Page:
A young artist reunites with her beloved cousin and his husband in the small town where they spent formative summers, unearthing pieces of the past and upending their lives.
In this debut graphic novel from Nova Scotian cartoonist Kyle Vingoe-Cram, a woman visits her estranged cousin in a town on the muddy banks of the Fundy coast, a magical place where they spent summers as children. Once tied at the hip, the two cousins, Andrea and Brendan, awkwardly reconnect over nostalgic hiking trips and retro video games. Meanwhile Brendan’s husband Michael works on the premiere of a new play at the local theatre. As he struggles with the play, he must also care for his mother, the renowned playwright, who is suffering from early dementia.
Pushing the boundaries of visual storytelling, Vingoe-Cram plays with the reliability of memory and the cascading effects of trauma through bursting geological panels and pools of negative space. Bubbling intrusive thoughts are cleverly written in pencil, contrasting with the pen used for dialogue—and highlighting the difference between our inner and outer lives. Told from interwoven perspectives, each with their own distinct graphic style, Kettle Harbour deftly moves back and forth in time to reveal glimmers of an uncomfortable shared past.
Kyle Vingoe-Cram is a cartoonist, writer and visual artist from Dartmouth, Nova Scotia. They have been making comics since they were a child, and have always been fascinated by the potential of visual storytelling to create new avenues for literary exploration. They live in Ottawa with their husband and family. Kettle Harbour is their first novel.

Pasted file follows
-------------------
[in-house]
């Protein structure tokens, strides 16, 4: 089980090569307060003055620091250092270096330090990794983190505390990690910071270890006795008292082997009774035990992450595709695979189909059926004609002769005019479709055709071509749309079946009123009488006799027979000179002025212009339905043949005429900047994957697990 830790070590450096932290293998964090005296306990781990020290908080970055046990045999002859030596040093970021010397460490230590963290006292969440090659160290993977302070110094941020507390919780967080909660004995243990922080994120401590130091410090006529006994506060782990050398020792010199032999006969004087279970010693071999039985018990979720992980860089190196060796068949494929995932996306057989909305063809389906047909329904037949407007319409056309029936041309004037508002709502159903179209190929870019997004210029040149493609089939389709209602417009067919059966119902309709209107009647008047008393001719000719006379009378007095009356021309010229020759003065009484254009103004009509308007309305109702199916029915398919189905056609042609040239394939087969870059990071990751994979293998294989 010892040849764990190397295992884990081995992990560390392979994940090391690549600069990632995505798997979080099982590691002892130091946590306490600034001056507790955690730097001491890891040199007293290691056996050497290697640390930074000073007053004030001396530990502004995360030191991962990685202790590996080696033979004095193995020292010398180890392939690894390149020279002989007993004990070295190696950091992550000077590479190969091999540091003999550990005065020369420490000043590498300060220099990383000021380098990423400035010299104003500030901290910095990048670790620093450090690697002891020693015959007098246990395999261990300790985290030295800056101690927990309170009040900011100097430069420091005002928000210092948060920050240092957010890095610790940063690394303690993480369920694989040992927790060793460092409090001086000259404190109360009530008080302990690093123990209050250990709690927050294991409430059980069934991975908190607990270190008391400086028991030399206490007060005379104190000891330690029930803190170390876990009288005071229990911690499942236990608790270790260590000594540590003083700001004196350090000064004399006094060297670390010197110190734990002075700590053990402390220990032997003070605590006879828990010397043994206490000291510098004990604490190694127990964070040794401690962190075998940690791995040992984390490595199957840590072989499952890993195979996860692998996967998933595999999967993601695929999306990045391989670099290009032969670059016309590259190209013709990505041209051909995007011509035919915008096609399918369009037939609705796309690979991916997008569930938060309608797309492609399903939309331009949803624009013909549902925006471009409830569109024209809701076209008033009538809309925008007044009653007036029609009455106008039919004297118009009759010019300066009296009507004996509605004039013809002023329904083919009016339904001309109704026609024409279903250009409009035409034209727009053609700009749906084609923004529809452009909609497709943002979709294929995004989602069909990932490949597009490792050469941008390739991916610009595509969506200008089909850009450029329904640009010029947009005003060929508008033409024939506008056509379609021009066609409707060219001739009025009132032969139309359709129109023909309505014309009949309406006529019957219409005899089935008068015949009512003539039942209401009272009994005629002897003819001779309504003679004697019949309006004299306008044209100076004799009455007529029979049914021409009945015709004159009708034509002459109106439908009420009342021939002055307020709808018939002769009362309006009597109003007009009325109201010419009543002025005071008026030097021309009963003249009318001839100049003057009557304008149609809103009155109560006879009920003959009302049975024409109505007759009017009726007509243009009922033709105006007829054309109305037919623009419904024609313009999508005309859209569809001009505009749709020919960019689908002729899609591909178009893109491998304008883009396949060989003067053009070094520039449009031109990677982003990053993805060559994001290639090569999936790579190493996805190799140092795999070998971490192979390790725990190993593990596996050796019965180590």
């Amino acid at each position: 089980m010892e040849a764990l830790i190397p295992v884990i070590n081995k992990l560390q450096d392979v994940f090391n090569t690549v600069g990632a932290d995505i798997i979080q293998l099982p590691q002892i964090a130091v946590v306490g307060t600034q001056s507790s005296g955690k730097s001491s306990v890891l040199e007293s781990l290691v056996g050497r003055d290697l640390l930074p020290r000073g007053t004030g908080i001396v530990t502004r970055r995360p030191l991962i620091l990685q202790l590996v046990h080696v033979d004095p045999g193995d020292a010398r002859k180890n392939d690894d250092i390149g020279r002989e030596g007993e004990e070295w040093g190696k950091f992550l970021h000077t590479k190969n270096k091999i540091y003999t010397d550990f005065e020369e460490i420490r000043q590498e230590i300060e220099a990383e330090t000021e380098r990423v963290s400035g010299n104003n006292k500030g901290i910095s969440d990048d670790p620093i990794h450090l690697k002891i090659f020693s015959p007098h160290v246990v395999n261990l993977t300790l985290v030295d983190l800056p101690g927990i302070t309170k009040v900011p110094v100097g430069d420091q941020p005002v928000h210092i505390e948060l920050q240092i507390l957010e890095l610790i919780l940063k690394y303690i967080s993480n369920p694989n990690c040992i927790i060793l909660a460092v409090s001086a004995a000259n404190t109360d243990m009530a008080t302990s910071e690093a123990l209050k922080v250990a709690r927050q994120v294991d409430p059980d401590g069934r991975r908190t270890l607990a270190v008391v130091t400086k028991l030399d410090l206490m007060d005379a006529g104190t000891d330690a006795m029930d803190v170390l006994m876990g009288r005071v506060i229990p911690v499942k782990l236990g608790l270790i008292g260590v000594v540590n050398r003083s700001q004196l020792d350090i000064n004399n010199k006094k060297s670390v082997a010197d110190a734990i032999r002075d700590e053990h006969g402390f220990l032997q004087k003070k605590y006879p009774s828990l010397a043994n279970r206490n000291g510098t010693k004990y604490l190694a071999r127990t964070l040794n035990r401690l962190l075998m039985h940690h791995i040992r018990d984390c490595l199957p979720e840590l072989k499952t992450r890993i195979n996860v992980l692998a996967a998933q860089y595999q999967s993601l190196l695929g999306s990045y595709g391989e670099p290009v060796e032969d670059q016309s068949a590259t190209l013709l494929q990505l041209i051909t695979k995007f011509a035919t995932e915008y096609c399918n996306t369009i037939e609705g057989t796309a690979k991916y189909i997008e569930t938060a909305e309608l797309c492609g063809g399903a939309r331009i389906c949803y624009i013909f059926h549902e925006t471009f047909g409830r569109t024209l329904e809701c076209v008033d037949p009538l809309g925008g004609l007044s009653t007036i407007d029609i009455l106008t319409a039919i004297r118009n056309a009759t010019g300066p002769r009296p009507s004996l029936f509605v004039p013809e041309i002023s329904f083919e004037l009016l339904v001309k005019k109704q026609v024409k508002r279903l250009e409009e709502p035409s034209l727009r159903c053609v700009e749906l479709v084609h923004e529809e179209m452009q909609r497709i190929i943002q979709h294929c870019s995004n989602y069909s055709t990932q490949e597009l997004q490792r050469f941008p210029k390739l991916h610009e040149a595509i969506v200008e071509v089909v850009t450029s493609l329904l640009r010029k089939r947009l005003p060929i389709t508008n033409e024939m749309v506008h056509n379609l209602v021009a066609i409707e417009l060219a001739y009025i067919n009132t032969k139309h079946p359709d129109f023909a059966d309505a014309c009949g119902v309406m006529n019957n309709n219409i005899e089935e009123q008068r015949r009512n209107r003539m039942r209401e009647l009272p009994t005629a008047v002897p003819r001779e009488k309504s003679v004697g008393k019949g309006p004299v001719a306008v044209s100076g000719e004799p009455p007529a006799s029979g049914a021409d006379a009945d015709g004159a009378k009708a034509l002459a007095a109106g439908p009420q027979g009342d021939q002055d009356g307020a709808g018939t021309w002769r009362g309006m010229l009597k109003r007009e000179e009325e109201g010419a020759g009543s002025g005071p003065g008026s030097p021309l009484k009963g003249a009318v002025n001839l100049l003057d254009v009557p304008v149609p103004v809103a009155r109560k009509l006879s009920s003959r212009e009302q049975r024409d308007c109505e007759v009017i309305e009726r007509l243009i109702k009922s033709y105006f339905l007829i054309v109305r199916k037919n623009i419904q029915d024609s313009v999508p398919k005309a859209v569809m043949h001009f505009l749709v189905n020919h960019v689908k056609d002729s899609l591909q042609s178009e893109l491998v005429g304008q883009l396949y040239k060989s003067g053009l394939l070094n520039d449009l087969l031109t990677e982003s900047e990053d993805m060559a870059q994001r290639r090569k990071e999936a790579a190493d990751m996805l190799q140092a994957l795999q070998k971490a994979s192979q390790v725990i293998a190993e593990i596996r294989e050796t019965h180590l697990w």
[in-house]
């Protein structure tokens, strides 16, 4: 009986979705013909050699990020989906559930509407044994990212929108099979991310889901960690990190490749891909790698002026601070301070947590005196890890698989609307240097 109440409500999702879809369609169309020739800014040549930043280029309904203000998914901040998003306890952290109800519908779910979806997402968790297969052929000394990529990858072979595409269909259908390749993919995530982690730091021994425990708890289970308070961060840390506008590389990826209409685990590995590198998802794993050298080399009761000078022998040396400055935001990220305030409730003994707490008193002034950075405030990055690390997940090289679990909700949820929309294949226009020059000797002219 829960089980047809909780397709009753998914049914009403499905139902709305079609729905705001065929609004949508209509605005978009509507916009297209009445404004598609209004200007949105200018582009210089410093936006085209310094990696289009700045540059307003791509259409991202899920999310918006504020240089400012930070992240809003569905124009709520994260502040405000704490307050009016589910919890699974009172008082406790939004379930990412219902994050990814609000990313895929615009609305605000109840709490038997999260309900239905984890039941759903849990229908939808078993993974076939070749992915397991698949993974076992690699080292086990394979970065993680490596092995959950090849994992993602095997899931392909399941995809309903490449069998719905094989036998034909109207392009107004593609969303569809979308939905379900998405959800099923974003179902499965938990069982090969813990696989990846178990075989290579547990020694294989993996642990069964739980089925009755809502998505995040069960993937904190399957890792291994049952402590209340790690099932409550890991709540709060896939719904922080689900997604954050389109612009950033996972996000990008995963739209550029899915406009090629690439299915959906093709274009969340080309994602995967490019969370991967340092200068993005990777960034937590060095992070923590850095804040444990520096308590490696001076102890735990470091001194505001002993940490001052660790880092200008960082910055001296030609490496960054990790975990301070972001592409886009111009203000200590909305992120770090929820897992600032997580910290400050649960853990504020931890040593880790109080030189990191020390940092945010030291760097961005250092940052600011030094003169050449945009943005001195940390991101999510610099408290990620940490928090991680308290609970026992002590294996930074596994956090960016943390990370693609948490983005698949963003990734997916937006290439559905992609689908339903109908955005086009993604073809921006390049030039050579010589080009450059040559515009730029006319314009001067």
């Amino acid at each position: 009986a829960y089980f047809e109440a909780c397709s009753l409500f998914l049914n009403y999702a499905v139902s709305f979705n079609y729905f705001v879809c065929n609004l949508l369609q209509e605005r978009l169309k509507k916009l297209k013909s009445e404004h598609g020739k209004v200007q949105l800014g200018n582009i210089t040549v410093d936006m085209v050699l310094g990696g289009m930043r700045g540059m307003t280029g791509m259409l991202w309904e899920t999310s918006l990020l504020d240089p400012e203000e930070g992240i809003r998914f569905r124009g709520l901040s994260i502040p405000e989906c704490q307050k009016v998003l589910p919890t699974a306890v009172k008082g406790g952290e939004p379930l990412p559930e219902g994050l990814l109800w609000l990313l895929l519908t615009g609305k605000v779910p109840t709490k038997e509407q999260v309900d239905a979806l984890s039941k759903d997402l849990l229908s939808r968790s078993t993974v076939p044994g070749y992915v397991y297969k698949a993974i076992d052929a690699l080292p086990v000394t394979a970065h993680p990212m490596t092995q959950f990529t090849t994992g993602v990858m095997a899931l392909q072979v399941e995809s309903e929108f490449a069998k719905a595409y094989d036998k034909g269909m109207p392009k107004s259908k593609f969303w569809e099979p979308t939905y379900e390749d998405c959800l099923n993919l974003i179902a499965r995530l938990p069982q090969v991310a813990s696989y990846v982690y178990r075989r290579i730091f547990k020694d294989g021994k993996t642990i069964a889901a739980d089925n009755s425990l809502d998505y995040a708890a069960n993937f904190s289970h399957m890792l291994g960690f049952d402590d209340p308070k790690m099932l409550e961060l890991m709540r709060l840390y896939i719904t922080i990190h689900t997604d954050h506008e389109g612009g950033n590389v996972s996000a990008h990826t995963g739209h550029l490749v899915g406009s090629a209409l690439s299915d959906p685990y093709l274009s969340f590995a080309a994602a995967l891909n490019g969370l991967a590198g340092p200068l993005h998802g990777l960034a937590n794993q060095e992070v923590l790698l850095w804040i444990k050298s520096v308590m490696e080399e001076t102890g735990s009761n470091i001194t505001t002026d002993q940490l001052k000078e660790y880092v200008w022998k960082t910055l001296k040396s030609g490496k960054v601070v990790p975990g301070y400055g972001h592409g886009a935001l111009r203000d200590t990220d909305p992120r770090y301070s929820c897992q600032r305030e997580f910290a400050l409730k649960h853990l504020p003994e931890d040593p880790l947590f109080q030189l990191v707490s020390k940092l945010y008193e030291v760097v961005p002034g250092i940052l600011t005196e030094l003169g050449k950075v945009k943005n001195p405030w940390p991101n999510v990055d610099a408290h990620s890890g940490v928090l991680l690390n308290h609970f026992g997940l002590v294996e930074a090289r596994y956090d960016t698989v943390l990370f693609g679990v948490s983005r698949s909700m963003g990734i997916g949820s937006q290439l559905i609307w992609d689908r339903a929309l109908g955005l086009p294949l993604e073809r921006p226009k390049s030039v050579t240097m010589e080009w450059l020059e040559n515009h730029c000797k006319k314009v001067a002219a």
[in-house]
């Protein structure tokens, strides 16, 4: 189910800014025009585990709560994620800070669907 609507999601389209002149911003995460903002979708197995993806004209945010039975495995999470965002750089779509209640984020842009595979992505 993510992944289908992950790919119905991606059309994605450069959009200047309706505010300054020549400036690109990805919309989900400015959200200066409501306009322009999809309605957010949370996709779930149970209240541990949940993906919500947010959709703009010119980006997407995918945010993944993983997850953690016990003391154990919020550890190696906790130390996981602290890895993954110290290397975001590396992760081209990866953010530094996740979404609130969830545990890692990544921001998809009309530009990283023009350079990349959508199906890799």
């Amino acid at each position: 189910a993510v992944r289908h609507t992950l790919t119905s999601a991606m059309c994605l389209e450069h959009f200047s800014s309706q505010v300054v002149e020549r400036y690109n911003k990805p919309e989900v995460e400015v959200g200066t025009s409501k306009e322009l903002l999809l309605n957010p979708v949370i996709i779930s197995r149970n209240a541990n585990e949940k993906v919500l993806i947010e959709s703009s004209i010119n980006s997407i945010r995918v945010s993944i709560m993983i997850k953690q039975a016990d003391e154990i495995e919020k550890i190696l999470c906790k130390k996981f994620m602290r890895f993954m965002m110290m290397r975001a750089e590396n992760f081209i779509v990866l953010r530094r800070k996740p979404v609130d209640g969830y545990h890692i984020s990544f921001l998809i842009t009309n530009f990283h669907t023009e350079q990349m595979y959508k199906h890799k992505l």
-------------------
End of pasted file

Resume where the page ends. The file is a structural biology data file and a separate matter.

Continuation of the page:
"Kettle Harbour is a stunning debut. An acutely observed story of memory, love, trauma and grief. A story told with the painful tenderness, connection and raw power that we feel when we inhabit space and memories with those closest to our hearts. We are sure to see more from Kyle Vingoe-Cram, a well established artist in other mediums, but I hope it's more comics." —Kate Beaton, Ducks
"Vingoe-Cram proves a nuanced visual stylist, whether they’re creating organically shaped panels, drawn like rocks or leaves, to evoke different character perspectives, breaking into full color in a sequence where Michael’s mother’s play is staged, or skillfully capturing the bucolic Newfoundland coast. It adds up to a moody, immersive, and unpredictable tale." —Publisher's Weekly
"A powerful, painful debut that will entrance and entangle literary graphic novel lovers. It conjures a complicated history sure to haunt readers as dearly as it haunts its inhabitants." —Library Journal
"A vulnerable, visceral portrait of three queer young adults navigating love, family, and reemerging trauma while remaining authentic to their present selves." —Nyala Ali, Herizons Magazine
"Kettle Harbour is a layered rarity, both tender and true. I love it." —Daniel MacIvor